The Economist had two great articles last week on two of may favorite themes in renewable energy, which I missed getting to Charles in time for  The Week in Cleantech.  Both deal with modernizing the grid to deal with the vagaries of wind.  The first is an in depth look at electricity transmission via High Voltage DC, a subject I recently wrote about in an article on ABB.  The second dealt with compressed air energy storage (CAES) which is the second cheapest way to store electricity, after pumped hydro.  Unfortunately, I have not found good ways for the stock...

It’s Time to Kill the Electric Car, Drive a Stake Through its Heart and...

John Petersen I was recently invited to prepare a memorandum on the battery industry for the electric mobility working group of the World Energy Council, a global thought leadership forum established in 1923 that includes 93 national committees representing over 3,000 member organizations including governments, businesses and research institutions. Since my memorandum integrated several themes from this blog and tied them all together, I've decided to publish a lightly edited version for readers. To set the stage for the substantive discussion that follows, I’ll start with an 1883 quote from Thomas Edison: “The storage battery is one...

Energy Storage: Q-2 2012 Review and Analysis

John Petersen While I jumped the gun last week and published my third quarter outlook for the energy storage and vehicle electrification sectors early, it's worthwhile to take a look back and see how my tracking list of companies performed over the last quarter and examine the past to see what the tea leaves in the bottom of the cup portend for the coming quarter. So without further delay I'll present my price performance table for the second quarter that ended on Friday. Q-2 was a dreadful quarter for Maxwell Technologies (MXWL) and ZBB Energy...

Graphite Producers In Production

by Debra Fiakas CFA The series on graphite resource development is completed with a discussion of the companies that are currently in production.  The U.S. Geological Survey estimates 1.2 million metric tons of flake graphite are produced annually.  The vast majority  -  780,000 metric tons  -  are produced in China.  India and Brazil follow with 170,000 metric tons and 80,000 metric tons, respectively.  North America, which seems to show so much promise to the graphite resource developers that have been featured over the past few articles, is currently only contributing 30,000 metric tons per year to the graphite...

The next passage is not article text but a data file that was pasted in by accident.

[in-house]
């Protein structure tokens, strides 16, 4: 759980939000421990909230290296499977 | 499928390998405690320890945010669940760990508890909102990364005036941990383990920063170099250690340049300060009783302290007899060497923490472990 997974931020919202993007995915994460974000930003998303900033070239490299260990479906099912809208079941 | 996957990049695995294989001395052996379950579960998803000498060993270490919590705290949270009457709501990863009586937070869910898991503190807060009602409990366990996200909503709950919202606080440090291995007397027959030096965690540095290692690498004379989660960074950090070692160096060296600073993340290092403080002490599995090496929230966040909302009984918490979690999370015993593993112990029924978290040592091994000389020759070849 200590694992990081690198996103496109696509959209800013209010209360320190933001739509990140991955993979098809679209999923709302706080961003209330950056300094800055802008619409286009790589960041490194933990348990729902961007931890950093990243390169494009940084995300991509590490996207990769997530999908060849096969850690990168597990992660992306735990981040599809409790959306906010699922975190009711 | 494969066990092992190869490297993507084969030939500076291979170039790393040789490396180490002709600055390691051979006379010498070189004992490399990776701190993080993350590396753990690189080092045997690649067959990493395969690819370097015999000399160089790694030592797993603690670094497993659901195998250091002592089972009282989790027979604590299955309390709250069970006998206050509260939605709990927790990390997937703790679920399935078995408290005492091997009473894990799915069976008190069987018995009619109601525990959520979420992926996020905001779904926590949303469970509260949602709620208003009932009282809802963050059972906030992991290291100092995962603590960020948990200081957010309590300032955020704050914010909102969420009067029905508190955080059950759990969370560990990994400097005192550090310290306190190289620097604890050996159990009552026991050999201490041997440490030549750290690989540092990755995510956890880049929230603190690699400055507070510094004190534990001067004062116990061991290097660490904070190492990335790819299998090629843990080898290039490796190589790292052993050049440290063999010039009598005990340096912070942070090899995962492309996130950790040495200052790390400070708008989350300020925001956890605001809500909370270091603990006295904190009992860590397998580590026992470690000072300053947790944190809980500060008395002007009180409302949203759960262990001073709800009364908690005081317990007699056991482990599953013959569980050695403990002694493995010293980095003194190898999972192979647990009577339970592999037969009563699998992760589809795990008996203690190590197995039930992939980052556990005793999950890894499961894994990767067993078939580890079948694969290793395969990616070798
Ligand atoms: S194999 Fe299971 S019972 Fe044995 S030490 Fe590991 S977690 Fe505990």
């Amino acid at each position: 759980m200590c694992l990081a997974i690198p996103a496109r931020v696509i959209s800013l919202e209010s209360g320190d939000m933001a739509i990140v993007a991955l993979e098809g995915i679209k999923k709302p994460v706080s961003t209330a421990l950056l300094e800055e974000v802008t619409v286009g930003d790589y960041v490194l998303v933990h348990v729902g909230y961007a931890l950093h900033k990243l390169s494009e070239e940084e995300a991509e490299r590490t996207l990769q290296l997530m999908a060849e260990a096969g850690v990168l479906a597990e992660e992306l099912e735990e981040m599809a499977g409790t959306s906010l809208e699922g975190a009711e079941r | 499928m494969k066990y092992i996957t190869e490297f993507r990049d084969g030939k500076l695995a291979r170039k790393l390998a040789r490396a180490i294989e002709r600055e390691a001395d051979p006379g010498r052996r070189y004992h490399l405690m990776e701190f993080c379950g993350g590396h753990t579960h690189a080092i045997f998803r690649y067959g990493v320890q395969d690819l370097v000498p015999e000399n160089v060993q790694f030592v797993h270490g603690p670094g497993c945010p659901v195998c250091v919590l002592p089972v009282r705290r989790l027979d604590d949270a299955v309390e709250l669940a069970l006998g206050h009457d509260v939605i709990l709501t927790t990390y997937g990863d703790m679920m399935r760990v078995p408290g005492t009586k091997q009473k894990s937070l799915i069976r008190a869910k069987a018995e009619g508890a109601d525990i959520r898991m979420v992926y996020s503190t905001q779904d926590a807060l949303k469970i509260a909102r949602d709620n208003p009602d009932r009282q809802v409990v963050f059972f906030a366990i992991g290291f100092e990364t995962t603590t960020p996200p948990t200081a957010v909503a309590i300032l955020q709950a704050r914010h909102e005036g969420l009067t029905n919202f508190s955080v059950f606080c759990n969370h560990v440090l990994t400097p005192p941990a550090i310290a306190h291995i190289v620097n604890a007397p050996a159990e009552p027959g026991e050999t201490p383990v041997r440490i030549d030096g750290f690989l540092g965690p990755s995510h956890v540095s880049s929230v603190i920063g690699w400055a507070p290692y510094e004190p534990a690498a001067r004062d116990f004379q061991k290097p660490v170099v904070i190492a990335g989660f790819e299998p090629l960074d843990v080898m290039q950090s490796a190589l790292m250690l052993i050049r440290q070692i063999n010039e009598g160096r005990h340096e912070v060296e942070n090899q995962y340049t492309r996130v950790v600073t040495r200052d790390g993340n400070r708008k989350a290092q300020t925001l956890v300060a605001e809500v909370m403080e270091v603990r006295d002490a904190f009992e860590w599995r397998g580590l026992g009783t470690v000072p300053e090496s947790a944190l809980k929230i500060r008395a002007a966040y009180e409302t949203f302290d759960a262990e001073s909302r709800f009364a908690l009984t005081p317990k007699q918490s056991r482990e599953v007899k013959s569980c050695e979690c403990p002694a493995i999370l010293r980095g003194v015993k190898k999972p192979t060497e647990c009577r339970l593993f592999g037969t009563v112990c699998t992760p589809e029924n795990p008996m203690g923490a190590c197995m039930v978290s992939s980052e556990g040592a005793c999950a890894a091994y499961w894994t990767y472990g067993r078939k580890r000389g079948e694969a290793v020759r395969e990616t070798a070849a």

Plug-in Vehicles Combine Immense Risk With Insignificant Reward

John Petersen Albert Einstein once said, "If you can't explain it simply, you don't understand it well enough." So when the editor of Batteries International asked if I could present my analysis of plug-in vehicles in two pages and prove my numbers in a way that any open-minded adult could follow, understand and verify with an Internet search engine, I jumped at the challenge. The article was published yesterday in their Winter Edition. Since the numbers have profound implications for the energy storage sector and an expected flurry of ill-conceived electric vehicle projects like the planned Tesla Motors...

Alternative Energy Storage: Enabling the Smart Grid

America’s electric power grid is subject to immense inefficiencies that arise from the interplay between centralized power generation, local power consumption and on demand utility service. To put things into a broad perspective, the nameplate capacity of U.S. generating facilities is about 1 million Megawatts (MW), so if all of our power plants ran 24/7 we would have a theoretical annual generating capacity of 8.7 billion Megawatt-hours (MWh). Since demand for electricity fluctuates on both a daily and seasonal basis, total electric power generation in 2007 was only 4.2 billion MWh, or less than 50% of nameplate...